This was revealed by Health Minister Zweli Mkhize when he briefed the health portfolio committee this week.
The matter was brought up by Freedom Front Plus leader Philip van Staden when he asked what the department was doing to eradicate the problem of medical claims in the Eastern Cape.
The National Treasury revealed in the budget this year that medical claims rose from R97 billion in the 2018/19 financial year to R111bn in the 2019/20 period.
Addressing MPs, Mkhize said the issue of medical claims was a problem not only in the Eastern Cape but in the entire country.
“We are working out a mechanism on how to deal with litigation in general. Actually, we are looking at a future just like other countries to start developing a compensation system that will be able help us to deal with medical claims,” he said.
The minister also said he has had a long discussion with the Eastern Cape.
He said, however, the issue of medical claims was a major problem for the whole country.
“No province can deal with it alone. We all have to deal with it.”
Mkhize also said a fund similar to the newly-formed No Fault Compensation Fund for Covid-19 vaccination would be set up to take care of the medical claims.
“We can budget for it and cap it at a particular level. Right now medical legal costs are a runaway horse that no one can control,” he said.
There was a lot of exploitation of government resources, which has to stop at a certain point, the minister said.
“The only way we can do is to actually create a framework which allows us to curb the cost and expenditure and make sure there is an easier way for people to get protection in cases of mismanagement, negligence or any kind of problems.
“If they suffer any harm, they can go through that process without having to face exorbitant charges by lawyers and a lot of extortion that we see happening to this fund. This is something the government really must reign in and stop.”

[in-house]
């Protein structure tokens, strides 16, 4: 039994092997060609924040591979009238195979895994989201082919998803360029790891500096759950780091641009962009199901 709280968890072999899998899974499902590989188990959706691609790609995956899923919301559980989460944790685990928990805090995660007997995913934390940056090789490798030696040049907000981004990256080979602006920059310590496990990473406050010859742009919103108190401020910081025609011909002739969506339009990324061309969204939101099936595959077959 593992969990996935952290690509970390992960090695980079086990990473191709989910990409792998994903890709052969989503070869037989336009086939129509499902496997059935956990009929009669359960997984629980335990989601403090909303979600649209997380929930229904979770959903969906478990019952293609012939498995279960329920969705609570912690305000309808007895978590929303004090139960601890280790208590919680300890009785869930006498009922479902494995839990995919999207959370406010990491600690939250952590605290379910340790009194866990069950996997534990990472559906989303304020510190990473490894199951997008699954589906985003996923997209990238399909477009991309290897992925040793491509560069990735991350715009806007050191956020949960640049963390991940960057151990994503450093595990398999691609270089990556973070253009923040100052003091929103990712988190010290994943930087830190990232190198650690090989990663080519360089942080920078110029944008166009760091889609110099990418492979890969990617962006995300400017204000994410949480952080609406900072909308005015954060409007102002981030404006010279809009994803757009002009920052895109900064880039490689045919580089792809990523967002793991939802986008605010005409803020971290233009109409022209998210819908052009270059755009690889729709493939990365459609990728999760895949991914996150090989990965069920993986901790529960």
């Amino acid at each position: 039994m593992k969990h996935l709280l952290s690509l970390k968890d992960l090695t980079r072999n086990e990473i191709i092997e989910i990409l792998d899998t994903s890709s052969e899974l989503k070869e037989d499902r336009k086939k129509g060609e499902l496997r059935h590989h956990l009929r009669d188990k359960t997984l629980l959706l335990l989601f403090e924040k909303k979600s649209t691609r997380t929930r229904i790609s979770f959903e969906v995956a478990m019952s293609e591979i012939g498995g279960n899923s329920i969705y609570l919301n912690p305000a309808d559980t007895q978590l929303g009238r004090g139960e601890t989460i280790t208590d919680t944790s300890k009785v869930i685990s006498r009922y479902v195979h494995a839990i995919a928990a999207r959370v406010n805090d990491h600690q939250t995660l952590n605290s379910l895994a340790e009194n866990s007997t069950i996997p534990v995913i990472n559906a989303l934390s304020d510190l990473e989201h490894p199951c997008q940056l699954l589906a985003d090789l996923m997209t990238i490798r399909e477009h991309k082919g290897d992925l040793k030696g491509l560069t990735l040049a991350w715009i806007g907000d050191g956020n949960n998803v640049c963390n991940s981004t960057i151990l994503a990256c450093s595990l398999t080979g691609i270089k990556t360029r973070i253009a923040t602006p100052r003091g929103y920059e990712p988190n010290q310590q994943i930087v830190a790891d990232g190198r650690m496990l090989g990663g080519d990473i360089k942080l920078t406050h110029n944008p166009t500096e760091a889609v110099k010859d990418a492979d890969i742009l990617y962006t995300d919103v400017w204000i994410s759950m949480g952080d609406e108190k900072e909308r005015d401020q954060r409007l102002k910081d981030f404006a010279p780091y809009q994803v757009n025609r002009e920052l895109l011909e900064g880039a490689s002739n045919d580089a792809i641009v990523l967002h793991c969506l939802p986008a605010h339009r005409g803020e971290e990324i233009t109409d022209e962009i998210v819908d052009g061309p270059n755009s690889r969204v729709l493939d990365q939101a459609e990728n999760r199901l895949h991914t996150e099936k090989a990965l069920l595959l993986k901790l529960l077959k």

Mkhize said the medical claims bill was way above what the government could afford and was causing a huge dent to the service.
“Nevertheless, because it goes through the courts and you can’t do much. Quite often the problem has to do with the fact that records are lost and a doctor who was there is no longer in the area so nobody remembers what happened.
“All of those things are things that can be cured and sorted out. We are to work on that and make sure it does not become a problem.”
In its 2019/20 annual report, the department said six provincial departments were not implementing the claim management system to manage medico-legal claims.
This prompted the health portfolio to recommend last December that the department should reduce the number of medico-legal cases and costs.
It also said the department should ensure there was appropriate and adequate professional staffing in health establishments.
“National and provincial treasuries should assist provincial departments in dealing with accruals and medico-legal claims which are depleting departments’ budgets,” the committee said in the December 2020 report.